As we said before, the main problem would be to change aircraft (and
therefore reinit FDM, 3D model, systems) without restarting FG. I'll try
and have a look at the initialization code as soon as I find some time.

-- 
Jorge Van Hemelryck


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Re: [Flightgear-devel] Re: Flightgear-devel Digest, Vol 20, Issue 45

2004-12-18 Thread Jorge Van Hemelryck
On Fri, 17 Dec 2004 22:43:53 +0100
Richard Andrews wrote:

 This is the same sort of idea I had been toying with. As a newbie to fg I 
 felt 
 that one tool that would be very handy would be a form of Linux QT 
 FG-launcher. It would simply generate the appropriate config file from the 
 users selections (--aircraft etc) and then launch fg with the newly generated 
 config. This could make fgfs suddenly more approachable to new users. 

Have you had a look at fgrun ? It works in exactly the way you've just
described.

http://sourceforge.net/projects/fgrun/

Source only so far (except for windows), but maybe it's time to make
some binary packages for other systems as well. I believe the Windows
FlightGear package actually includes fgrun. The toolkit used is fltk
(http://fltk.org/), available for at least Windows, Linux and MacOS X.
Other systems might be supported, as fltk is OpenGL-based although I
haven't paid much attention to reports of it working on these other
systems (*BSD, IRIX, Solaris, etc.).

I'm pretty sure that quite a few Linux / UNIX users would like to
benefit from the fgrun interface. They might not be aware that it exists
at all...

Here are a few ideas:

- we could extend fgrun (to add such features as flight planning, AI
objects editing),

- we could create another app, which would be meant to communicate with
FlightGear in realtime (probably via the telnet interface), something
more elaborate than the http interface, in the same way that fgrun does
for command-line options

- in any case, it would be best to make sure that FG is able to change
aircraft (FDM, 3D model, systems) on the fly, because that is probably
the only start-up-time setting that can't be changed so far once
FlightGear is running.


-- 
Jorge Van Hemelryck


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Re: [Flightgear-devel] Re: Flightgear-devel Digest, Vol 20, Issue 45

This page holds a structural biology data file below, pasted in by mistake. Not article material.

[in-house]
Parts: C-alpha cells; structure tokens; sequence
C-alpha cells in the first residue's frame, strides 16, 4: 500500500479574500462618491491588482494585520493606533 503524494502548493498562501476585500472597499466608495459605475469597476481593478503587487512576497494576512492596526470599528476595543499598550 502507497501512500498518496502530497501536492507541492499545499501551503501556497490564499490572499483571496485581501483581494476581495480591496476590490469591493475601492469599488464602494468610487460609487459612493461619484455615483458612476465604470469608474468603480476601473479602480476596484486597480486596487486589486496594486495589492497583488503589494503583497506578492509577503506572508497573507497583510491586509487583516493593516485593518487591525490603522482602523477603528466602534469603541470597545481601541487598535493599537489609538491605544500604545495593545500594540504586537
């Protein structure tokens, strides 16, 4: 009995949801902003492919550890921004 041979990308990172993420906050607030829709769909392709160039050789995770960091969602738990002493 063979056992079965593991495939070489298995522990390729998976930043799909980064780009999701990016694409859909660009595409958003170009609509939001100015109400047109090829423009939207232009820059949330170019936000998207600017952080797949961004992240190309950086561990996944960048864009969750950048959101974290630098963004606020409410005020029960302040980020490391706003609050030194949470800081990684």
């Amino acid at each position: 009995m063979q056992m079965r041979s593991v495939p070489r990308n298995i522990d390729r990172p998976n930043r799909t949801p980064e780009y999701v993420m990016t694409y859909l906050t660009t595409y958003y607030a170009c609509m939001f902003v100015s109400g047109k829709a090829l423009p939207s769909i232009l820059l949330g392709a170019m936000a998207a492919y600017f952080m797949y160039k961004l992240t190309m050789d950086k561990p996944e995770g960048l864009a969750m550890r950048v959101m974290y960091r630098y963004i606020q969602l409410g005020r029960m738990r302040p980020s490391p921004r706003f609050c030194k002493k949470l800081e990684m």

2004-12-18 Thread Erik Hofman
Jorge Van Hemelryck wrote:
Have you had a look at fgrun ? It works in exactly the way you've just
described.
http://sourceforge.net/projects/fgrun/
Source only so far (except for windows), but maybe it's time to make
some binary packages for other systems as well. I believe the Windows
FlightGear package actually includes fgrun. The toolkit used is fltk
(http://fltk.org/), available for at least Windows, Linux and MacOS X.
Other systems might be supported, as fltk is OpenGL-based although I
haven't paid much attention to reports of it working on these other
systems (*BSD, IRIX, Solaris, etc.).
I think most of the other binary distributions include fgrun. At least 
IRIX and Solaris do.

Erik
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Re: [Flightgear-devel] Re: Flightgear-devel Digest, Vol 20, Issue 45

2004-12-18 Thread Paul Surgeon
On Saturday, 18 December 2004 11:43, Jorge Van Hemelryck wrote:
 - we could create another app, which would be meant to communicate with
 FlightGear in realtime (probably via the telnet interface), something
 more elaborate than the http interface, in the same way that fgrun does
 for command-line options

That's a great idea.

1. It means that we don't have to mess with FG code which is a turning out to 
be a real headache especially when trying to get some input from the core 
developers who are probably very busy with other more important things.
This means we can develop outside of FG very quickly without having to worry 
about keeping everyone else happy. If they don't like it they don't have to 
use it.

2. It's dynamic (none of this static .fgfsrc file stuff that FG only reads 
when starting)

The only thing now is to get one of the core developers to update the 
interface for us so that we can load aircraft, push new flightplans to GPS 
units, etc.

Paul

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Re: [Flightgear-devel] Re: Flightgear-devel Digest, Vol 20, Issue 45

2004-12-18 Thread Martin Spott
Erik Hofman wrote:

 I think most of the other binary distributions include fgrun. At least 
 IRIX and Solaris do.
   ^^^
Really ? I think I didn't add it to the package because 'fgrun' doesn't
have this priority in my eyes but I can add it the next time,

Martin.
-- 
 Unix _IS_ user friendly - it's just selective about who its friends are !
--